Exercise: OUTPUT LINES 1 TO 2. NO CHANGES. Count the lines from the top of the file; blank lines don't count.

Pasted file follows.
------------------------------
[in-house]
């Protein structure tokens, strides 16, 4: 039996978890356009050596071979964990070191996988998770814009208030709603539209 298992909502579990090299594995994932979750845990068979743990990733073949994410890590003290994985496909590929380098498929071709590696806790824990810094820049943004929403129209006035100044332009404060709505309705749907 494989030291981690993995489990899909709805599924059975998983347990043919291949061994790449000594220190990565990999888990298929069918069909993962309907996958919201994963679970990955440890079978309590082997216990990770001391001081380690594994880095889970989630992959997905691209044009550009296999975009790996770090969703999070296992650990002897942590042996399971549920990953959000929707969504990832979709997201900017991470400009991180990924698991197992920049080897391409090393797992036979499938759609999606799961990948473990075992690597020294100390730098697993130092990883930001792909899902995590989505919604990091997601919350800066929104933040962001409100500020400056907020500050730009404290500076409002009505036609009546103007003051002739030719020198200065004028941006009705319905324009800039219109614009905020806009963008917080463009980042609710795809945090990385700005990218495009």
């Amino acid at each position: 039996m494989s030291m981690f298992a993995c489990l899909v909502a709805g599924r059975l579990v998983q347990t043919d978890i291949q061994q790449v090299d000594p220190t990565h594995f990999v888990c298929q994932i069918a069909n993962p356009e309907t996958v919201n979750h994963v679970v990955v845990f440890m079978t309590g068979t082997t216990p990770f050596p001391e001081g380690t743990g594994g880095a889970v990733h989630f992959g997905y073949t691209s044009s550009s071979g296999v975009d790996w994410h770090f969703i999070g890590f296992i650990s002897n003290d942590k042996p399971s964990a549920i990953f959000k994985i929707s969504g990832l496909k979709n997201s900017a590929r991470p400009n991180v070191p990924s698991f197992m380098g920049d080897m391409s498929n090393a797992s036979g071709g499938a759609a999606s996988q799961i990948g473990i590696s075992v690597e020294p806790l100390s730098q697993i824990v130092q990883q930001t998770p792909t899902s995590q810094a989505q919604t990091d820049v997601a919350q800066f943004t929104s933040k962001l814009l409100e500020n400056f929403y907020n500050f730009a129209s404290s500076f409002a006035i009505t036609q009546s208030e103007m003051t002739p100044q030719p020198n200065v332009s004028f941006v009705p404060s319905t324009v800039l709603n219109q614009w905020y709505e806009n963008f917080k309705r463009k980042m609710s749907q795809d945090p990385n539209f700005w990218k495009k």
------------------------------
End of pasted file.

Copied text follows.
[in-house]
């Protein structure tokens, strides 16, 4: 039996978890356009050596071979964990070191996988998770814009208030709603539209 298992909502579990090299594995994932979750845990068979743990990733073949994410890590003290994985496909590929380098498929071709590696806790824990810094820049943004929403129209006035100044332009404060709505309705749907 494989030291981690993995489990899909709805599924059975998983347990043919291949061994790449000594220190990565990999888990298929069918069909993962309907996958919201994963679970990955440890079978309590082997216990990770001391001081380690594994880095889970989630992959997905691209044009550009296999975009790996770090969703999070296992650990002897942590042996399971549920990953959000929707969504990832979709997201900017991470400009991180990924698991197992920049080897391409090393797992036979499938759609999606799961990948473990075992690597020294100390730098697993130092990883930001792909899902995590989505919604990091997601919350800066929104933040962001409100500020400056907020500050730009404290500076409002009505036609009546103007003051002739030719020198200065004028941006009705319905324009800039219109614009905020806009963008917080463009980042609710795809945090990385700005990218495009």